The sides of the tray were decorated with what appears to be a ribbon with a woven pattern, probably a floral sprig and the top is covered with a metallic braid folded over the wood. This suggests that the tray was made at home of material readily available, and is typical of some of the craftwork done by the ‘accomplished ladies’ of the eighteenth century. Prints were used to decorate just about everything on which they could be stuck, from small items like this tray, to furniture and even entire rooms.

 

The tray was probably used on a dressing table, to hold small objects.

Dressing Tables

So I will add the tray to my collection, and keep exploring our local charity shops.

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Filed under Georgian, Reconstructing the Regency, Regency

Signs – A Remarkable Conversation

He knew how it would be, it wasn’t that people were unkind but for someone profoundly deaf there was little he could enjoy in a party like this.
The guests were introduced, he smiled, was about to sit down and read, when the last woman smiled back and flicked her fingers.
“Good afternoon?” She signed, “what is the book?”
For the first time in years he sat and enjoyed a conversation. She certainly knew her books, and suggested many things he could read. As she rose to leave he asked.
“Have you ever written anything?”
“Perhaps.” Signed Jane Austen.

 

This tale is absolutely true, the meeting took place in Southampton on December 27th 1808. I have blogged about it before in ‘Jane’s Other Language.’

 

This is in response to Charlie Mills flash fiction challenge: In 99 words (no more, no less) write a story that includes a sign. It can be a posted sign, a universal sign, a wonder. Go where the prompt leads. I have bent the meaning slightly.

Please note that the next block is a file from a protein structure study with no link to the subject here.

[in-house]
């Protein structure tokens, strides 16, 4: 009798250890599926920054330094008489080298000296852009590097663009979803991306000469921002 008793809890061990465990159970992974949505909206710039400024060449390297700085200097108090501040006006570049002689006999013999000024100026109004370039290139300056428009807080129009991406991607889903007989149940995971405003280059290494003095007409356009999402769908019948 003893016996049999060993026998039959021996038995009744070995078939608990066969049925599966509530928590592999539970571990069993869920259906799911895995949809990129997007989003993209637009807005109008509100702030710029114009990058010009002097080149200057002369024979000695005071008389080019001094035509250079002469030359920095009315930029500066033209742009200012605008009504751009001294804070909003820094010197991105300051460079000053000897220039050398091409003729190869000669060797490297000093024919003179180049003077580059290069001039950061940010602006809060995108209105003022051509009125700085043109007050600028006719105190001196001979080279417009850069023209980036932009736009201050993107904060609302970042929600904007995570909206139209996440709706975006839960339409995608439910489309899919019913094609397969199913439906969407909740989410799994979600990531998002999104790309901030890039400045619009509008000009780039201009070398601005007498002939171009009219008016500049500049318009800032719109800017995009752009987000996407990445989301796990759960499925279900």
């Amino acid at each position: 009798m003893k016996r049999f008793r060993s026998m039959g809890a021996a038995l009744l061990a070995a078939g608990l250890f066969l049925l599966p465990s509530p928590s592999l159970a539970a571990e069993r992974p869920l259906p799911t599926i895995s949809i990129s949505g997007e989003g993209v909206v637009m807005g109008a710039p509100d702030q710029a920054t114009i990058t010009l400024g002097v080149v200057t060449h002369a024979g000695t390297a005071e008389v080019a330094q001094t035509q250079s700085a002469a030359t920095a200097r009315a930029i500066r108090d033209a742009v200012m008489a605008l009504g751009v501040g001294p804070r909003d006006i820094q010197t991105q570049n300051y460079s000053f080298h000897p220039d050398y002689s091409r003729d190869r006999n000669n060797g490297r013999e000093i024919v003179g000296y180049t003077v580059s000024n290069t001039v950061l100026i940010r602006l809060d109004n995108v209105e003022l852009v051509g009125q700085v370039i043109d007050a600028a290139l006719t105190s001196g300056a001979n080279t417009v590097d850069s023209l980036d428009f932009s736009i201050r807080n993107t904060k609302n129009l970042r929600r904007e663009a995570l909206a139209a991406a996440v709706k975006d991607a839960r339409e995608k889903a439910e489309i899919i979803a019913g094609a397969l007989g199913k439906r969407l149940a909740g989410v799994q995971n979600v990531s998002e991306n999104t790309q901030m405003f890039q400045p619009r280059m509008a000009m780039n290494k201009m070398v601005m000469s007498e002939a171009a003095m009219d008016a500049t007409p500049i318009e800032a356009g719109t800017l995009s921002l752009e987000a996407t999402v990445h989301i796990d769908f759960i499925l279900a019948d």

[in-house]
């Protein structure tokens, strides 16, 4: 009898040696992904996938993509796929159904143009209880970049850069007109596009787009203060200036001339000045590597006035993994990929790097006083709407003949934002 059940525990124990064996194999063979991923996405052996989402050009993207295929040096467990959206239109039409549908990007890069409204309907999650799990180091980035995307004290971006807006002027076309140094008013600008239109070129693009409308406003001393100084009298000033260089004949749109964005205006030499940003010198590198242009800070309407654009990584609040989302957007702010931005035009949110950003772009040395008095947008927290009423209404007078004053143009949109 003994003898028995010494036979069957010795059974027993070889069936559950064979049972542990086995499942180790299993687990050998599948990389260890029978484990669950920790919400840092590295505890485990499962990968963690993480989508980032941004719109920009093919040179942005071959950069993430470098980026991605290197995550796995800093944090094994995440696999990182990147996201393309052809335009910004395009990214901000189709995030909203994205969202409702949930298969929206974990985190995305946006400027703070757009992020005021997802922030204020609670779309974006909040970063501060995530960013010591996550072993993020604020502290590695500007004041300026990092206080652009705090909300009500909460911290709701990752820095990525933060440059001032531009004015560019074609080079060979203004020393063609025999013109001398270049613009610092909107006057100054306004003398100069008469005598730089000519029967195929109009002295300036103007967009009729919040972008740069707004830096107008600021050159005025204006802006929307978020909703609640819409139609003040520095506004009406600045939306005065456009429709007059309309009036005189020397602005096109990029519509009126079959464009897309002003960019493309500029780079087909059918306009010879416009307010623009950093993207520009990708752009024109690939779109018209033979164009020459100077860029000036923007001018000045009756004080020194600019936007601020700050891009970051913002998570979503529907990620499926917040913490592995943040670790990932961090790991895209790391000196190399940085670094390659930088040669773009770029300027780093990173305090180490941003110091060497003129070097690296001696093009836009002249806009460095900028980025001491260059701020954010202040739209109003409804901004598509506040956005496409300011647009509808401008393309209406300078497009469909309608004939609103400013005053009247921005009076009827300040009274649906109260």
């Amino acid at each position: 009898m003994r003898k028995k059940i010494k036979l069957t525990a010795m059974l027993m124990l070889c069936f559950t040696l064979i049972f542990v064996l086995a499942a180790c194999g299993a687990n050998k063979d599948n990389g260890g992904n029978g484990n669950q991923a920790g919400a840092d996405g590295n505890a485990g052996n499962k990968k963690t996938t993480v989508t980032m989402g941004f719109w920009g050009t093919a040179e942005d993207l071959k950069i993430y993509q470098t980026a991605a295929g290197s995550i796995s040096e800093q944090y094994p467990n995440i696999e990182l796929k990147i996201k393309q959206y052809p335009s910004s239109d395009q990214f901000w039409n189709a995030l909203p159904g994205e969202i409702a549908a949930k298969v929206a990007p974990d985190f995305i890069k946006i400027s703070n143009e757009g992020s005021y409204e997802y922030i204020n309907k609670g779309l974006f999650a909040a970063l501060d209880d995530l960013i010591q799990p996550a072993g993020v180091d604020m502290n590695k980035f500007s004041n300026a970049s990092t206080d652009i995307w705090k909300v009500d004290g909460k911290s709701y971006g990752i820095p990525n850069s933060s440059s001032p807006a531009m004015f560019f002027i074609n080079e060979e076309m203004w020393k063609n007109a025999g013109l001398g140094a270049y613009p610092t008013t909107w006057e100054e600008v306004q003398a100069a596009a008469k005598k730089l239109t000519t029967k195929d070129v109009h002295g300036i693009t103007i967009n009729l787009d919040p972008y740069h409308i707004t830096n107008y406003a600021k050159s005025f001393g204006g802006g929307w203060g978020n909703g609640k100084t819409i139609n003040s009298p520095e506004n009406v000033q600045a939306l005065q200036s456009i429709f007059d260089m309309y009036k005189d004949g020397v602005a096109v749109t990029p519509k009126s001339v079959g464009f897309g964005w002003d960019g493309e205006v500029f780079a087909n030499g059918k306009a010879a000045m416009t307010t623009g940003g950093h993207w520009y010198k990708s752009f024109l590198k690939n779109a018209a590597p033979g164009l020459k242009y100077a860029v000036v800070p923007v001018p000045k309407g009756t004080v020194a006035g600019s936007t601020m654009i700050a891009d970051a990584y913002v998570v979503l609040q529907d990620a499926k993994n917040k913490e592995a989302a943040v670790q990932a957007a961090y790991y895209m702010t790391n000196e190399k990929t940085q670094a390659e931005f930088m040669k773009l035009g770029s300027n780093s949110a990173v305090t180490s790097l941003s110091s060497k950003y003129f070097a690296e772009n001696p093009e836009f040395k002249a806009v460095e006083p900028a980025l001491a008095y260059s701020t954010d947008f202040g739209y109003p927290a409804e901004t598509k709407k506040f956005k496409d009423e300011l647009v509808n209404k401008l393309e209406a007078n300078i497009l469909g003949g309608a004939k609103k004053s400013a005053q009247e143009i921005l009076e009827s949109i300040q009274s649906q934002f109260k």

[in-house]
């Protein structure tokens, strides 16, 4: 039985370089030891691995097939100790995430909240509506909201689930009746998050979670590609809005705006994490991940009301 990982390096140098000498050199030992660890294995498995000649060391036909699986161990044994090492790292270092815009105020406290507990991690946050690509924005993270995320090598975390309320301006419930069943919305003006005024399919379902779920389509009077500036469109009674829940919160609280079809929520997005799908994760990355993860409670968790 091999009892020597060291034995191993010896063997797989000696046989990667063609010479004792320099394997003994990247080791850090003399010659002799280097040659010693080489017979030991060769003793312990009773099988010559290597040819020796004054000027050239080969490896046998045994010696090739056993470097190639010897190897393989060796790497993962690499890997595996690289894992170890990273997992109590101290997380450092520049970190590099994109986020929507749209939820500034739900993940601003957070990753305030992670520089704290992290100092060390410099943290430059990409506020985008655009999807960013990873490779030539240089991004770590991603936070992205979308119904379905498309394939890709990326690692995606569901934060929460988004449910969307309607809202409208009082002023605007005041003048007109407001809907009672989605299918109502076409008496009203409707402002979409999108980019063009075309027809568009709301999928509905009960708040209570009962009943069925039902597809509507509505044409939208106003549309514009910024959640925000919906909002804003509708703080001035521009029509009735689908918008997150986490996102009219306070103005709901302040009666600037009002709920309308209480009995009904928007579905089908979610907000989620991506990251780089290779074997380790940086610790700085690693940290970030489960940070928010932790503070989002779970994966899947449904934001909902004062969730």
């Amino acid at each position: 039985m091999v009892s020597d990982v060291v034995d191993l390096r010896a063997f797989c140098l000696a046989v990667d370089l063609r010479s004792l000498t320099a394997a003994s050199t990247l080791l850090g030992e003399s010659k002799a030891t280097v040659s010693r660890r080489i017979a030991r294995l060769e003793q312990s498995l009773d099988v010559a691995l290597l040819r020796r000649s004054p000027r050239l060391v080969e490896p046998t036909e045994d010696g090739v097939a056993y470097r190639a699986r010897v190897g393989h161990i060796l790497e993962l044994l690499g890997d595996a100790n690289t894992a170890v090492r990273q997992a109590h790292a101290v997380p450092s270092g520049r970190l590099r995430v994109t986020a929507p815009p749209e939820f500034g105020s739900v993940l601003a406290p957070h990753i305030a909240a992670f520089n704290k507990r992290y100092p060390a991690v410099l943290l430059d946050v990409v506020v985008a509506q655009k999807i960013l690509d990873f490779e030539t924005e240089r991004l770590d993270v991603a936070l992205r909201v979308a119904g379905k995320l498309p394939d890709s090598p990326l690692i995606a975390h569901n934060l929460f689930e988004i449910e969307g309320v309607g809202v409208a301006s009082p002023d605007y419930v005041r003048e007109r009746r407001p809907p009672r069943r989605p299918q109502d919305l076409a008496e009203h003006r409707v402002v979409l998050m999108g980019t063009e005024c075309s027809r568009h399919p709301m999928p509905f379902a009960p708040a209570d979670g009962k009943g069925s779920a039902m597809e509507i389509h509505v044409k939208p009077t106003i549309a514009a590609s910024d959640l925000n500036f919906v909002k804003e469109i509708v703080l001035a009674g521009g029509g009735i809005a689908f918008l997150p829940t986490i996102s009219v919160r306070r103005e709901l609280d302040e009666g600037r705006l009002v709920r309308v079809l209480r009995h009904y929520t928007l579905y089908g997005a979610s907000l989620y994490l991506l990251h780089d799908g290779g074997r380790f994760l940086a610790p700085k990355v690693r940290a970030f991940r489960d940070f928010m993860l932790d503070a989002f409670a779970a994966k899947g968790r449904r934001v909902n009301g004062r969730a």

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Filed under Georgian, Historical tales, Jane Austen, Regency

A Christmas Tail

All animals celebrate Christmas. Bees sing the ‘Old Hundredth’ on Christmas Eve as the animals in the stables and cattle sheds kneel, remembering, in their own way, how they knelt at Bethlehem so long ago. Only occasionally, however, do the human and animal Christmases interact, but when they do the results can be amazing.

December 22nd 1818

“Run!”
The older mice forced a way through the wet vegetation, the young mice and mothers and children followed as the floodwaters rose.
Up and up they climbed, across short cropped grass that gave no cover, they were thankful that the rain kept the hawks away. Then they saw it, a tall building, unlike the barns the humans built for them, but it felt safe.
They crept in, under the door and discovered a perfect mouse home, a perfect mouse sanctuary.

It was a miracle, just before Christmas they had their home. There were plenty of places to nest, mothers settled their babies, children played, running up and down the ropes that had been placed there specially for them to climb, whilst the older mice looked around for food.

And they found it, wonderful food, thick tasty tallow on top of chewy leather.
“Something you can really get your teeth into.” Said one old mouse, as they feasted well into the night.

December 23rd 1818

What are you planning for tomorrow?” The priest asked.

“I have it here.” The young organist patted the folder of music under his arm. 
“I want to run through a couple of pieces before the choir come in, can you pump?”
“Of course.” Replied the priest. He stepped behind the organ and raised the handle, as he brought it down there was a terrible whistling noise. He stopped and the two men bent and examined the organ’s bellows.